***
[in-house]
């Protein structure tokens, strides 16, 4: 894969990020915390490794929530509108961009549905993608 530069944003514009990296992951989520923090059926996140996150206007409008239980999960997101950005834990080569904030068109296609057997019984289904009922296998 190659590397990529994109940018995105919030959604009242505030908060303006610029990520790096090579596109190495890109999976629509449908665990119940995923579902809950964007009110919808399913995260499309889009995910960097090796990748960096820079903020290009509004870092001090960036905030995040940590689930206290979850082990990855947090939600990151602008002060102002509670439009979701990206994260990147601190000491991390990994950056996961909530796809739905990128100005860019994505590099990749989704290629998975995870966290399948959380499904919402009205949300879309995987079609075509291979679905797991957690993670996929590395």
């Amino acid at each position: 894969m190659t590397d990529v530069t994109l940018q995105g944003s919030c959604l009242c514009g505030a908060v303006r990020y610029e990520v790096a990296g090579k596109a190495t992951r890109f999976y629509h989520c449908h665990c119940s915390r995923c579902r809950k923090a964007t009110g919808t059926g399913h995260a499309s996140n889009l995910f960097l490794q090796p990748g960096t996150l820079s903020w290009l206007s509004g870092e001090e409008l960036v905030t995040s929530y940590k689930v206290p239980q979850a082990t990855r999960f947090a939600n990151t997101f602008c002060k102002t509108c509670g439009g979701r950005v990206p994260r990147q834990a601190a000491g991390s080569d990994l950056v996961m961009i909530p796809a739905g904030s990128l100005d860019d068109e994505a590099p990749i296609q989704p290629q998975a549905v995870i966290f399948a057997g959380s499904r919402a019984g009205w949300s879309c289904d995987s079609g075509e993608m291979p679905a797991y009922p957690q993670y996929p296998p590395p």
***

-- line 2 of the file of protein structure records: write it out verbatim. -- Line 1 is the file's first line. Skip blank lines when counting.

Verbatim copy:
């Protein structure tokens, strides 16, 4: 894969990020915390490794929530509108961009549905993608 530069944003514009990296992951989520923090059926996140996150206007409008239980999960997101950005834990080569904030068109296609057997019984289904009922296998 190659590397990529994109940018995105919030959604009242505030908060303006610029990520790096090579596109190495890109999976629509449908665990119940995923579902809950964007009110919808399913995260499309889009995910960097090796990748960096820079903020290009509004870092001090960036905030995040940590689930206290979850082990990855947090939600990151602008002060102002509670439009979701990206994260990147601190000491991390990994950056996961909530796809739905990128100005860019994505590099990749989704290629998975995870966290399948959380499904919402009205949300879309995987079609075509291979679905797991957690993670996929590395």